Students shown the risks of drunk and distracted driving in mock accident
Shouts of “You killed someone!” “I’m sorry!” “You killed her!” echoed across the parking lot of North Attleborough High School during a mock accident to show the very real results of drunk or distracted driving.
Students watched as a group of their classmates took on the roles of teens out on the road. The mock presentation, held on Thursday, Oct. 3, involved eight students in the theater company—many made to look like they had been badly injured—as well as police and paramedics. An audio track played at the scene of the crash, depicting a group of friends drinking while on the road and checking their phones, when suddenly two cars collide. Real vehicles damaged to mimic a crash were brought to the parking lot of the school.
First responders arrived at the scene, spoke to the teens to learn what happened and how, and checked each to see the extent of the injuries. The overall effect was very intense, and many of the students watched in silence as the students frantically tried to make sense of what happened and the paramedics and police worked the scene.
One of the passengers was declared to be ‘deceased.’ Another had to be removed from a vehicle after becoming trapped. One of the drivers was taken aside and given a sobriety test. He argued with police the entire time and was taken away in handcuffs after it was determined that he was drunk at the time of the accident.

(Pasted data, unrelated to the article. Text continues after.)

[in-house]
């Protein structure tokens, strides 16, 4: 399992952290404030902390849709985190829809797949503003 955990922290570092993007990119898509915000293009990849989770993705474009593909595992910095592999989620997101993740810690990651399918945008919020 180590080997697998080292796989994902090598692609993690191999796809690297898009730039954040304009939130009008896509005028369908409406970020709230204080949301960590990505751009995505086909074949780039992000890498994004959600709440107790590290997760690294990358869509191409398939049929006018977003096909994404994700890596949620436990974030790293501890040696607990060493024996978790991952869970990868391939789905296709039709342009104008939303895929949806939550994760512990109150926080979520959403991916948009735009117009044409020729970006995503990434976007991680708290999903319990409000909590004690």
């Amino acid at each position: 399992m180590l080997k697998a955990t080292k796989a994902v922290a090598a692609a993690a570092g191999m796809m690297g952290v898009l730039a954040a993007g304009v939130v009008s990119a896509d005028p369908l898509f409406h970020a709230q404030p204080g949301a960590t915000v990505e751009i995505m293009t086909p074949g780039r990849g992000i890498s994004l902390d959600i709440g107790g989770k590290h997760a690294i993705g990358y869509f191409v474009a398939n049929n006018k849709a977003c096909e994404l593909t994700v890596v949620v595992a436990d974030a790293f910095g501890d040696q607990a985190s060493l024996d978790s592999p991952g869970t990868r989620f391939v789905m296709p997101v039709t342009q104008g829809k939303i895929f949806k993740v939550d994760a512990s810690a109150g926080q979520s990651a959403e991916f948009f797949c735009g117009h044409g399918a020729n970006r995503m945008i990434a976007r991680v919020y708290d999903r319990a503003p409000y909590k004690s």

The students who took part in the presentation are—Jason Montes, Zoe Tevyaw, Elvis Young, Abby McCally, Bailey Hobbs, Sophia Serra, Will Redding, and Hadley Mantia.
Fire Department Lt. Brian Kelley later said that what they saw was very similar to the real thing. He added everything that happened was the result of a choice.
“That life is over,” he said of the teen placed in handcuffs. “One bad decision changes lives.”
Kelley said he wanted the gathered students to watch out for one another, to prevent tragedies like this from happening.
“We want you to grow up and have that chance,” said Kelley.
Afterward, the students heard from police and fire about some of the real-life impacts of distracted and drunken driving. Student Resource Officer Kristine Crosman said police can pull over drivers for being on their phones, which could result in a $100 citation. They can also be charged with endangering.
“All because you decided to answer some stupid text message,” she said.
Firefighter/paramedic Jen Skye told the students of a number of accidents, one of which involved the driver being on Facebook Live behind the wheel and later crashed.
“I challenge you to put us out of work,” said Skye. “I don’t mind not having to go to these calls.”